Finding out that you have an STD, a sexually transmitted disease, can be one of the most difficult experiences in your entire life. However, you are far from alone. More than 65 million Americans, one in five, have an STD. Of course, STDs range in seriousness, symptoms, and contagiousness, but all are likely to make you pause for thought in terms of your sexual health and the possible implications of unprotected sex. However, it doesn’t have to mean either the end of your life, or even the end of your sexual life, rather it signals a time in your life when you have to take stock of the decisions you are making, particularly in your love life. This is the time to decide what can be done to make sure that this will be your one and only brush with a sexually transmitted disease, and that you learn safe sex for a healthy life.
The absolute first thing to be done is to determine what course of treatment can be taken. Some STDs, such as HPV, are currently untreatable, but most will require a course of antibiotic or antiviral medication. It is of course vital that you take the recommend course of drugs that a doctor or sexual health professional prescribe. For your health, and that of any future partners, you have to make sure that this disease is eradicated.For some STDs, such as Genital Herpes, and HIV, there is no known cure. For Herpes, a course of antiviral medication will lessen the symptoms and abate the disease, but the virus is likely to linger in your body forever, causing occasional outbreaks. Therefore it is important to tell future partners about the disease, even if this makes you uncomfortable. For HIV, it is obviously imperative, and in fact a legal requirement in many states, that any future partners know about your condition.It is important to remember that HIV is no longer the death sentence it was once considered. Current treatments can prevent the virus causing AIDS indefinitely and it is possible to live with the disease, as long as you maintain the correct levels of medication.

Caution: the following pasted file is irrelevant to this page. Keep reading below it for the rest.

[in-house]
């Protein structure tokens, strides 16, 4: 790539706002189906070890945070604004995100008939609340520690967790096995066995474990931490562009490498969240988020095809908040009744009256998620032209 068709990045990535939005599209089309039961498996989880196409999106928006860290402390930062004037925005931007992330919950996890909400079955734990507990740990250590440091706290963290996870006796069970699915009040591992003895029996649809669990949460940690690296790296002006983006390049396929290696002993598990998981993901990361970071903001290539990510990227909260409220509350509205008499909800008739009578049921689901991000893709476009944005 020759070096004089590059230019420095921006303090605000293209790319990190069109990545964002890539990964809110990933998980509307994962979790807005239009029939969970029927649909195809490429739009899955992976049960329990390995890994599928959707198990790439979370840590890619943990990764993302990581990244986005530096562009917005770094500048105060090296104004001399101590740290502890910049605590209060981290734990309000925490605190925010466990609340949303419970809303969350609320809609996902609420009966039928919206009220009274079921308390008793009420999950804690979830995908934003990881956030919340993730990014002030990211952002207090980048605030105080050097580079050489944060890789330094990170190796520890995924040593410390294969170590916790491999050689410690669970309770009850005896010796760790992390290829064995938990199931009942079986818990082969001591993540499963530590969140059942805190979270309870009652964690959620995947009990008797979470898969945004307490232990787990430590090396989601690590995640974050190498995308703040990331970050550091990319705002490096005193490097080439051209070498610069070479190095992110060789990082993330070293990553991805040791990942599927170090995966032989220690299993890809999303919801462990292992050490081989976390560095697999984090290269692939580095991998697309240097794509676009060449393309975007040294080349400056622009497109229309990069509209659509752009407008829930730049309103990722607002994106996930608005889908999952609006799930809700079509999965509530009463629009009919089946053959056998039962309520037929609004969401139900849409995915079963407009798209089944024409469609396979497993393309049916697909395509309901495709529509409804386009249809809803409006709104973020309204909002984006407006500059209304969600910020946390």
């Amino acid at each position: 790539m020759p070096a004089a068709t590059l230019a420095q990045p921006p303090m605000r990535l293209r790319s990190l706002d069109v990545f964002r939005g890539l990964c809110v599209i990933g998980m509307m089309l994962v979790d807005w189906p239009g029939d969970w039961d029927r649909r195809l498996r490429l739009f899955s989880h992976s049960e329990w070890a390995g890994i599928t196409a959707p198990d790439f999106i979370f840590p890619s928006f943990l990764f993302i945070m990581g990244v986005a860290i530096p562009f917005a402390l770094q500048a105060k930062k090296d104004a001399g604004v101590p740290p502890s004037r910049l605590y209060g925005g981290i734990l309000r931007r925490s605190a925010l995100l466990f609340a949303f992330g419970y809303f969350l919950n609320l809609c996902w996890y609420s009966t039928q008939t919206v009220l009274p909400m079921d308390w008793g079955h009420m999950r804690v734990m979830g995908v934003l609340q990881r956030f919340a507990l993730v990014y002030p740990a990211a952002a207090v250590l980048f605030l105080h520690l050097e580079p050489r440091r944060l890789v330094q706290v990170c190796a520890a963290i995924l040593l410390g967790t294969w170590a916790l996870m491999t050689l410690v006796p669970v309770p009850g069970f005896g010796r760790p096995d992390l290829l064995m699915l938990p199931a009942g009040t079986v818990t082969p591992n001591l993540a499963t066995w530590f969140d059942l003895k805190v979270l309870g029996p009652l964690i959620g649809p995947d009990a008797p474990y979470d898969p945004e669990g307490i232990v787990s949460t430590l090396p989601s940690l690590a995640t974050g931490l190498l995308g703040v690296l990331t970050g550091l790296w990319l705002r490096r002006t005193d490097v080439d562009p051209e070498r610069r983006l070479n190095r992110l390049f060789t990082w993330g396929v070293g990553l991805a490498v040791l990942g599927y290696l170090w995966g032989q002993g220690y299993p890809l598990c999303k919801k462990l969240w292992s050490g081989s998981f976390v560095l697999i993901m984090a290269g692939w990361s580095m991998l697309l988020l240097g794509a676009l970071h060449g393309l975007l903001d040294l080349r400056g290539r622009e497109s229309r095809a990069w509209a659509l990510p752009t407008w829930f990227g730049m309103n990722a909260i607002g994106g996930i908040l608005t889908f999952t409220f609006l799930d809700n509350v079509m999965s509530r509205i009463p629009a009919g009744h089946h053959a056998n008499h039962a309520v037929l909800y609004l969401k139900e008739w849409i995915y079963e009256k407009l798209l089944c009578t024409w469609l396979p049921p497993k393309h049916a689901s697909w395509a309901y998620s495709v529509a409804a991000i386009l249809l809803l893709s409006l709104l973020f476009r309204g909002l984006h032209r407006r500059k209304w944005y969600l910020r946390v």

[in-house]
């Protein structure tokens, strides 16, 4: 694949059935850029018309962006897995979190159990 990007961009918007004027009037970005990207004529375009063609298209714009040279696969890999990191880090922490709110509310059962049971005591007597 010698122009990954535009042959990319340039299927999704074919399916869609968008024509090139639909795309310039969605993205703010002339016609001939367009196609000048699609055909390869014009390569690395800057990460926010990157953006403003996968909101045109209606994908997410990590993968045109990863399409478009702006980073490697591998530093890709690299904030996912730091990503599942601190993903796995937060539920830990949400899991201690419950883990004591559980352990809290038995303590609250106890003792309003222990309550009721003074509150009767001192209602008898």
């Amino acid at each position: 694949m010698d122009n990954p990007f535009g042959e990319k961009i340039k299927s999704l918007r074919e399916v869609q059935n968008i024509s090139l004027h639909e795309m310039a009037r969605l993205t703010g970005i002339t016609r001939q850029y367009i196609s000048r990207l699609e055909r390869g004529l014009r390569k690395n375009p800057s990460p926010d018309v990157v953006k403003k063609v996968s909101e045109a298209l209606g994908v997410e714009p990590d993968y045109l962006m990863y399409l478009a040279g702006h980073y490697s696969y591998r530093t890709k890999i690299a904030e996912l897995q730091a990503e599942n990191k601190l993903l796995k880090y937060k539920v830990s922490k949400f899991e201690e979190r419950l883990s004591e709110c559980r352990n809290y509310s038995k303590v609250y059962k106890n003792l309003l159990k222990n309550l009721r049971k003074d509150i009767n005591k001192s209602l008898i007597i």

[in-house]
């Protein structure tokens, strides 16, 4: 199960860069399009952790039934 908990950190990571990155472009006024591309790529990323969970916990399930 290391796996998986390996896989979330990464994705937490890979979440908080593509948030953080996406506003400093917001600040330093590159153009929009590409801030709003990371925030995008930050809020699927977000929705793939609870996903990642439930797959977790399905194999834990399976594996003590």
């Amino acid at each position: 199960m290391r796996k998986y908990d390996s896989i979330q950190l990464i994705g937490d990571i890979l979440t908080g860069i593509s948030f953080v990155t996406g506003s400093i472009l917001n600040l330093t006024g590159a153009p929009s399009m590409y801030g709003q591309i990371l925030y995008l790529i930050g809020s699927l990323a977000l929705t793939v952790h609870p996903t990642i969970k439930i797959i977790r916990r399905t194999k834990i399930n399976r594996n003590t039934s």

If you find out that you have an STD it is important that you tell your current partner so that they can also immediately get tested. Of course, this might also mean that you have to come clean about can you acquired the disease, if not through them. These types of conversations are obviously painful for everyone, but are necessary for everyone to be informed. It may be that you, or they, had a dormant condition that has just recently presented itself, but everyone has to be in the know for the sake of the good health of the people you love.
It may be important to go back to previous partners and talk to them about the disease also. If you did not contract the disease in your current relationship, then you may have contracted it from a previous partner, you now might be at risk. Try and find such people and tell them that you have been tested and recommend that they do also. Though again, such conversations can be difficult, in the long run it is important that people are aware of the problem.
A lot of people who contract an STD worry that it will be the end of their sexual life. However, this definitely does not need to be the case. If the condition is treatable, then as long as you take the treatment and test negative at the end, then you are free (see below) to continue with a healthy sexual life. If the condition is untreatable, then you do have a duty to tell future partners about your status. In the case of HIV, this is often mandated by law now, but morally it is wise to tell anyone that you may pass the disease to that they might be at risk.
As I say, a positive test for an STD need not mean a chastity belt for forever more. But it should act as a warning sign for the future. Safe sex using condoms is important not only to prevent unwanted pregnancy, but also to stop the spread of such diseases. If you can contracted such a disease then you are unlikely to be practicing safe sex. This is the biggest change that you can make that will negate such problems in the future.Being more open about such diseases will also help. There are now dating apps specifically for people with STDS, so that they can date and have sex with people with the same condition without fear of passing it on. However, as long as you practice safe sex and are open about past problems, there is no need to restrict your love life in future, just treat it with a little more respect.